Johnstown-Monroe High School's agricultural education program is just one of many cuts that will be implemented this fall if the 9.6-mill emergency operating levy fails on May 5.

Johnstown-Monroe High School's agricultural education program is just one of many cuts that will be implemented this fall if the 9.6-mill emergency operating levy fails on May 5.

Agricultural education instructor Debra Burden said the program currently boasts 50 students who are involved in three main components: classroom/lab instruction, supervised agricultural experience projects and FFA.

The program, Burden said, provides students with skills in leadership, public speaking and accounting. It also teaches them about environmental awareness and resource conservation.

"Some students, who might not excel in the regular classroom or who want to excel at a higher level, often require an alternative way of learning, such as extensive hands-on experience," Burden said.

Sophomore Kaitlynn Kirk said that if the program is cut, she will have to change what she wants to do.

"It's like our future," she said. "I would like to be an equine vet."

The program would also be beneficial to Brooke Ison, who plans to major in natural sciences dealing with agriculture.

"I show cows and hogs," she said. "This program has taught me how to take care of a garden and (taught me) public speaking. It's like a second home. We're like one big family."

Sophomore Brayden Warner said the program provides many scholarship opportunities to students.

"It taught me a lot of things I didn't know existed," he said. "I learned about different soils. I'll probably go into architecture. That's why I like the soils. There are many opportunities to do different things."

Sophomore Lydia Ulry said the ag program has been a family tradition, as she follows in the shoes of her brother and father.

"You get to meet great, different people," she said. "I would like to pursue (a career) in ag science."

Caitlyn Dever, FFA chapter president, is running for state president and wants to be able to represent the 80-year-old Johnstown Chapter.

"I'd like the younger students to have the same opportunities that I've had," she said. "I will go to college for ag business, so I can be a CEO of some big ag business. There are so many skills you acquire from the program that you don't realize."

This year's seven seniors have already earned over $100,000 in scholarships to further their education. Other chapter achievements have included 73 State FFA Degrees, 11 American Degrees, and five State FFA Officers.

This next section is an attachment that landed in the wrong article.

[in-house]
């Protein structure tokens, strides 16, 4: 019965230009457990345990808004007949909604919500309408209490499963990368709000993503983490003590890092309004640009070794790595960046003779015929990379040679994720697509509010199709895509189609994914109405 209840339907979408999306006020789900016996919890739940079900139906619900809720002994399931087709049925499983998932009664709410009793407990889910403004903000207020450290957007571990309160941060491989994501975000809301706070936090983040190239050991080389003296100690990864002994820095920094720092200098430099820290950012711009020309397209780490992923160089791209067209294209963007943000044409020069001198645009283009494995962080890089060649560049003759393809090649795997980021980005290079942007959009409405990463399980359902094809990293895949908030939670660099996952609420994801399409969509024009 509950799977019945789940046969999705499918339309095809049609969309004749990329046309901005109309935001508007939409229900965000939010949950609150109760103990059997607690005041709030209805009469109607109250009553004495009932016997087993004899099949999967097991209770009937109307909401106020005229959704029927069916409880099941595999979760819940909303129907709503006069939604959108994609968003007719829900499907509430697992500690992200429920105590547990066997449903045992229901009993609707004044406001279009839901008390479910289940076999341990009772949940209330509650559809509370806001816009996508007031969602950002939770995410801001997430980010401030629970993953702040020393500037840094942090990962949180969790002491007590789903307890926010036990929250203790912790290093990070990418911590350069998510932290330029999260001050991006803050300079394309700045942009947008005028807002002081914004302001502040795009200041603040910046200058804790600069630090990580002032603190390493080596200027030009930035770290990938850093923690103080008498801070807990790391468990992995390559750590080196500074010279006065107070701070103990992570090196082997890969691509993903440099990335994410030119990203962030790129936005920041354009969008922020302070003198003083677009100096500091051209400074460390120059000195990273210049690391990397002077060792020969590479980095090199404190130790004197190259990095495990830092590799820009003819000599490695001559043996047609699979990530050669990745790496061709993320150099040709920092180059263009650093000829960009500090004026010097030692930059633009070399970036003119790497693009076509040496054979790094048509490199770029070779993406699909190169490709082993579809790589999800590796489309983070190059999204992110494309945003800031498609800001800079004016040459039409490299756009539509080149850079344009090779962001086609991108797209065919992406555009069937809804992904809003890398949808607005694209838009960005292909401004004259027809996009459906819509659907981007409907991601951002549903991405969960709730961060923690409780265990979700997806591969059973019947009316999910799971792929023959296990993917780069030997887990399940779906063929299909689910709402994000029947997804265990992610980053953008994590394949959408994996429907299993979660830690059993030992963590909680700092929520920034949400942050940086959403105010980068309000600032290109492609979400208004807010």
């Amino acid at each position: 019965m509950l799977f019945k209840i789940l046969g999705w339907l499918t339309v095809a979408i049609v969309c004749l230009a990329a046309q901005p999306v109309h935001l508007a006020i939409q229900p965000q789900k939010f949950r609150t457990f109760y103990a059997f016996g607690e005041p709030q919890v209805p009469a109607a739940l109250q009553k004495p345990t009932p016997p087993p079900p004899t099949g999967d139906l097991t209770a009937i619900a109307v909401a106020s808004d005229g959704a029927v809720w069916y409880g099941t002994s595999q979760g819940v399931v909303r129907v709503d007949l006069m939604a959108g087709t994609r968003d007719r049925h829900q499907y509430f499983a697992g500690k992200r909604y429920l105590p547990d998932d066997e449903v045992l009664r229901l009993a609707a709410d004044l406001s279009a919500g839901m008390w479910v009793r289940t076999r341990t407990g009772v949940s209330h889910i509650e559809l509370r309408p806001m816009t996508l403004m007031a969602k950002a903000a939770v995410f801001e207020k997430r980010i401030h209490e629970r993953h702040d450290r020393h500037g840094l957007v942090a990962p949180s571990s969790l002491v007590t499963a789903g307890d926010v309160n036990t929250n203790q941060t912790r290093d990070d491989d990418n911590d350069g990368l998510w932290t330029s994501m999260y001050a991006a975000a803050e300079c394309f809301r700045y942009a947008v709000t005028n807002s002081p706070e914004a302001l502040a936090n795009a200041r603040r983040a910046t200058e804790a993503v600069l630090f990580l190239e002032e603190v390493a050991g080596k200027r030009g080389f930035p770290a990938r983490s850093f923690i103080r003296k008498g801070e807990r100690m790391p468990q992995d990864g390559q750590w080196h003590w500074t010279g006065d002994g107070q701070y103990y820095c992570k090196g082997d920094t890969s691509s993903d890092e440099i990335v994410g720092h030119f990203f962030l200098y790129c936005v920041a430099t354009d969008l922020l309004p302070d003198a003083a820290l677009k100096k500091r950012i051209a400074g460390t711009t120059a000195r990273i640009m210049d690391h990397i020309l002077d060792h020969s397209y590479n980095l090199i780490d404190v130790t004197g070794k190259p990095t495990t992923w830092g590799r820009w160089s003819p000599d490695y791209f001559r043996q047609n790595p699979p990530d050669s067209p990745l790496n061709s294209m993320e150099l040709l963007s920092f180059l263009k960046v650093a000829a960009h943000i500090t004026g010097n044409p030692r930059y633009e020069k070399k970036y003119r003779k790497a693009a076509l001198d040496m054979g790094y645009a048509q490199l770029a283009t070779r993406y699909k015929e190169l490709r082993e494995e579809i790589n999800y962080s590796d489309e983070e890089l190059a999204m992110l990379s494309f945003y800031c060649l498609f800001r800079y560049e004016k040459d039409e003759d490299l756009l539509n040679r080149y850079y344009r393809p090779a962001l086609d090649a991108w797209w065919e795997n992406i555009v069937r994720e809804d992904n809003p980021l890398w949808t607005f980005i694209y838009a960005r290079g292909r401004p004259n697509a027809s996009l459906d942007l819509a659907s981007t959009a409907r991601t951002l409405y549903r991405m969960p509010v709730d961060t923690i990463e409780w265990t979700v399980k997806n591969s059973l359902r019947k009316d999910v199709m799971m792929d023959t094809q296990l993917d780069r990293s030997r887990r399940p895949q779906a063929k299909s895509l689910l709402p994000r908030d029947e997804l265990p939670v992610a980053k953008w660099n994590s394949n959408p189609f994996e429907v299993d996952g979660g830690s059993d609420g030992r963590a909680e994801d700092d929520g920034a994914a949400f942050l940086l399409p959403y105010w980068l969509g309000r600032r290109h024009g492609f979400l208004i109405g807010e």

Beginning Thursday, April 30, six J-M students will compete at the State Agri-Science Contest including Elisa Higgins, Christine Snowden, William Huber, Julia Myer, Ulry and Warner. In addition, Adam Dague is a top four finalist for Ohio Star Farmer and for grain production proficiency. Dever is a state FFA reporter and a finalist for Ohio FFA president. Senior Kaylie Bowman was just selected to compete in the State FFA Talent Show with her jazz dance routine.

The Supervised Agricultural Experience program is the only program in public schools that enables students to earn a significant amount of money while still in high school, according to Burden.

From the 2005-06 school year through December 2008, J-M's agricultural students have grossed $307,362 from their projects.

Beginning Wednesday, May 6, students will begin selling plants from their greenhouse including tomatoes, peppers, cabbage, squash, broccoli and junior sunflowers, among others.

The plants will be sold from 10 a.m. to 2 p.m. with a suggested $1 donation for individual plants, and $15 per flat.

"We built the greenhouse nine years ago and it has been in production for the public the last eight years," said Burden, who has taught at J-M the last nine years.

Burden, who was reared on a cattle/grain farm in eastern Knox County, earned a degree in agriculture and secondary education from Wilmington College. She's currently working on a master's degree from the University of Findlay.

Her job hinges on the levy.

If the five-year emergency levy is approved, the ag program would be redesigned. Other items that would come back to the district include: a special needs teacher position, part-time second foreign language program, most co-curricular and extra-curricular activities, the marching band program and athletic programs.